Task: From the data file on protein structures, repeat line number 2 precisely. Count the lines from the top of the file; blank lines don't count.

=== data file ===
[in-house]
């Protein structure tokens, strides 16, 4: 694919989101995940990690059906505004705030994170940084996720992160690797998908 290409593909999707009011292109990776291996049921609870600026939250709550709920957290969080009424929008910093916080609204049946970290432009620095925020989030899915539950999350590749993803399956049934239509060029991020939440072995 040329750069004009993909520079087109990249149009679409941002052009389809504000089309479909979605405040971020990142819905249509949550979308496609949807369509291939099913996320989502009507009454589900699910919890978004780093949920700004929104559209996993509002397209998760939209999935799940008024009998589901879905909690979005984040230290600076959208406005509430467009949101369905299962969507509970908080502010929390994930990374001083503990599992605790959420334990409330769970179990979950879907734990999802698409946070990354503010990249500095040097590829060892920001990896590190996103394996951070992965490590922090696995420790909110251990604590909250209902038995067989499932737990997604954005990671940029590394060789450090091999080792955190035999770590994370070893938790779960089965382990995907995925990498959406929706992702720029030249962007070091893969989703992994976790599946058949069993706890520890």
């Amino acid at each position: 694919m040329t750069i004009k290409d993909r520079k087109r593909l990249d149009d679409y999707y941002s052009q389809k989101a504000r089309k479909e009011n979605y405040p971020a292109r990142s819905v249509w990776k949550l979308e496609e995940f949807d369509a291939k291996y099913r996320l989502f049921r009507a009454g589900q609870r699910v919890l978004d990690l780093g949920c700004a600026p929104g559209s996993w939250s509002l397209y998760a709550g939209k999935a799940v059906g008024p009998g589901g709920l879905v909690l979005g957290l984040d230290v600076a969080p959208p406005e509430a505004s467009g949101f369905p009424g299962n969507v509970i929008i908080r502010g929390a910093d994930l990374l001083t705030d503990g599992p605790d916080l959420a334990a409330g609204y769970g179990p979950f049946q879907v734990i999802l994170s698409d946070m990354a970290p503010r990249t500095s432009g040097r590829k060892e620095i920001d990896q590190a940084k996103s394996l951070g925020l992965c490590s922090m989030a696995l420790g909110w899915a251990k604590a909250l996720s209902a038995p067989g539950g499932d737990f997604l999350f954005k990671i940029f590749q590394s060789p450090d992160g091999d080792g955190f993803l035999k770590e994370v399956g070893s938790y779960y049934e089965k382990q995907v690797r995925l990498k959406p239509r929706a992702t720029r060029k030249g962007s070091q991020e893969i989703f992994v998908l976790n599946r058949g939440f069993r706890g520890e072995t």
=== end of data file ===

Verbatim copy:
């Protein structure tokens, strides 16, 4: 694919989101995940990690059906505004705030994170940084996720992160690797998908 290409593909999707009011292109990776291996049921609870600026939250709550709920957290969080009424929008910093916080609204049946970290432009620095925020989030899915539950999350590749993803399956049934239509060029991020939440072995 040329750069004009993909520079087109990249149009679409941002052009389809504000089309479909979605405040971020990142819905249509949550979308496609949807369509291939099913996320989502009507009454589900699910919890978004780093949920700004929104559209996993509002397209998760939209999935799940008024009998589901879905909690979005984040230290600076959208406005509430467009949101369905299962969507509970908080502010929390994930990374001083503990599992605790959420334990409330769970179990979950879907734990999802698409946070990354503010990249500095040097590829060892920001990896590190996103394996951070992965490590922090696995420790909110251990604590909250209902038995067989499932737990997604954005990671940029590394060789450090091999080792955190035999770590994370070893938790779960089965382990995907995925990498959406929706992702720029030249962007070091893969989703992994976790599946058949069993706890520890």